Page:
How Thick Is Oak Hardwood Flooring?

24th May 2019

Not only does oak flooring come in a number of different widths and lengths, but also in different thicknesses of plank. Whether it be solid or engineered oak flooring which you require, it is important to know what to look out for when it comes to how thick the plank is.

Solid oak flooring can be effectively be broken down into two categories; Oak boards which are structural and oak boards which are not structural.

Structural boards are typically 18mm/20mm in thickness and can be laid directly onto wooden joists or battens. This thickness of board can equally be laid over a wooden subfloor, a plyboard subfloor or - for boardw no wider than 120mm - glued to the subfloor.

None structural, or overlay boards, are thinner cuts - normally around 14mm. These planks are not designed for laying onto joists or battens, instead designed to be laid over timber subfloors.

Solid Oak Flooring Profile

As for Engineered oak flooring, it is not just the overall thickness of board that is important - but also the thickness of the individual layers which make up the engineered plank. Rather than being constructed of a single solid oak piece (as with solid oak flooring), engineered oak flooring is instead a combination of a layer of oak bonded to a plyboard base. It is the thickness of this top layer, as well as the thickness of the plyboard (the amount of layers/quality should also be a factor) that should be considered in addition to the overall thickness of the board.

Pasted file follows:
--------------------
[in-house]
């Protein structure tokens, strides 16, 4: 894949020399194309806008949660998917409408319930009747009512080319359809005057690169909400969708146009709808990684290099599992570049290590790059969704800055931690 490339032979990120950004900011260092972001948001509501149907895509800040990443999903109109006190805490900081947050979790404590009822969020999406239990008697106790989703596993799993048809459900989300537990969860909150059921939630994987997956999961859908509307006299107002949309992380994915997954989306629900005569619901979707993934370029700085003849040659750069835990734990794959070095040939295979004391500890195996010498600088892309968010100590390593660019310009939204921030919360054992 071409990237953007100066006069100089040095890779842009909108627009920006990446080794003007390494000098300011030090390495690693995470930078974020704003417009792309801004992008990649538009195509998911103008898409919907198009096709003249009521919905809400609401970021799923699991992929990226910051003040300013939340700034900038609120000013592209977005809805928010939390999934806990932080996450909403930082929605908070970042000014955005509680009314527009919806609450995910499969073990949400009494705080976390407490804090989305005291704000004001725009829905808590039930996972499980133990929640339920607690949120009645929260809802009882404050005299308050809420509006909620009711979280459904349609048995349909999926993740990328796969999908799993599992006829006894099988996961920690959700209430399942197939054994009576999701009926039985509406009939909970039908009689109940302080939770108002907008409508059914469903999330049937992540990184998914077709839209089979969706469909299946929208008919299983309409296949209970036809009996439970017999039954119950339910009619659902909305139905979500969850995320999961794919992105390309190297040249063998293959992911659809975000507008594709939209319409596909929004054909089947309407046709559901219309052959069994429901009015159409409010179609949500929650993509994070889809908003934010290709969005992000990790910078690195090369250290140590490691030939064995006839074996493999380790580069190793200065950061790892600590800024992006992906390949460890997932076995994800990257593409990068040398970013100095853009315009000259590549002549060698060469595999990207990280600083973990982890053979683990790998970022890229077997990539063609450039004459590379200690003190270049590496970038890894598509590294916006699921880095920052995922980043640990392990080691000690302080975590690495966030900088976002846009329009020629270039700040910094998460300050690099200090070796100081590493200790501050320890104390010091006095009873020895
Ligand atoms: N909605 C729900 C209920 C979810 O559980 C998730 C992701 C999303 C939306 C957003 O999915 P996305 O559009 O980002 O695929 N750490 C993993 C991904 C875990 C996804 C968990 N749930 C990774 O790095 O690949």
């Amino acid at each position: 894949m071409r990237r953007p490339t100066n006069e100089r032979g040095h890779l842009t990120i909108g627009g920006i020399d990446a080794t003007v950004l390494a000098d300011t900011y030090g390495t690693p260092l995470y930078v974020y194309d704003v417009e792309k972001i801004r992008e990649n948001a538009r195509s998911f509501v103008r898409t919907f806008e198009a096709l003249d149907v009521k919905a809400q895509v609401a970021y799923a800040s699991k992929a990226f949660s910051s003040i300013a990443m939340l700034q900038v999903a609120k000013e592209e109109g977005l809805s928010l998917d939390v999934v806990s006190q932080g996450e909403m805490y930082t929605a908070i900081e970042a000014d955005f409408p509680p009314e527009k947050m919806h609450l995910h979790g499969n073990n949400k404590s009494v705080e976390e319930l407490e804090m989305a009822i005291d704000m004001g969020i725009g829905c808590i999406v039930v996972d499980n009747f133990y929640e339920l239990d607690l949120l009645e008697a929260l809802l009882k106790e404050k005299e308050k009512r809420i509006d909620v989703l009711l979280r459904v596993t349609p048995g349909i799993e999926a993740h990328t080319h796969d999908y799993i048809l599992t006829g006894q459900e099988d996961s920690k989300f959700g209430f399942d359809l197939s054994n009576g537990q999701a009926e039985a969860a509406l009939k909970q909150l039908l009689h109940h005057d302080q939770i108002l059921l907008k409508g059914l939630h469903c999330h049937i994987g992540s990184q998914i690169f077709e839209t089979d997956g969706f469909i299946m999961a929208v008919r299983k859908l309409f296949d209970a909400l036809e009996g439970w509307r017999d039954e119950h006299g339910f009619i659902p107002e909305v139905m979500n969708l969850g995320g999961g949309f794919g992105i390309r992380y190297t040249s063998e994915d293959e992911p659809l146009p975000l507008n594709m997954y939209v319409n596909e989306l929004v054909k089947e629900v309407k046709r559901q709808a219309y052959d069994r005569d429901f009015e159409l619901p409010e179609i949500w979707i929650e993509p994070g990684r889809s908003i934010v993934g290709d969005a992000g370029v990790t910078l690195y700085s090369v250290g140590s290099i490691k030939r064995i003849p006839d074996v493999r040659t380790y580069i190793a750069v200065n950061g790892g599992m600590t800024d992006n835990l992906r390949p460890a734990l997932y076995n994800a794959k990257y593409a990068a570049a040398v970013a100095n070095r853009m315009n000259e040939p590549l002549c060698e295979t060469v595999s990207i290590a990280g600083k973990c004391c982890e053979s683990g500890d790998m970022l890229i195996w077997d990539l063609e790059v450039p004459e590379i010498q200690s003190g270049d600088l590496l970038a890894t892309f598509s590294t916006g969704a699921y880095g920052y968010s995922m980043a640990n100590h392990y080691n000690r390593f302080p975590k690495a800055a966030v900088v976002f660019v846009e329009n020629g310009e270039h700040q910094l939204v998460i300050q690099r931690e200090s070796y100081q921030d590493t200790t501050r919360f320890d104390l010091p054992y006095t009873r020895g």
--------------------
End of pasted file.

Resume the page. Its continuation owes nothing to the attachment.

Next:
Engineered Oak Flooring Profile

At the thicker end of the spectrum are 21/20mm thick engineered oak boards. These will typically consist of a 5mm/6mm solid oak wear layer, bonded to 14mm/15mm of plyboard. Thinner engineered boards normally measure at around 15mm/16mm - although thinner boards can be found on the market. These typically consist of a 4mm solid oak wear layer bonded to 11mm/12mm of ply.

16mm Engineered Oak Flooring Profile

When deciding which thickness of board is best for you, it comes down to a number of different factors. A thinner board will typically be available at a lower cost to a thicker board due to less materials required. The thinner boards are also being good for areas with limited room height. Thicker boards on the other hand provide added stability that enables them to be used in a wide range of situations and environments.

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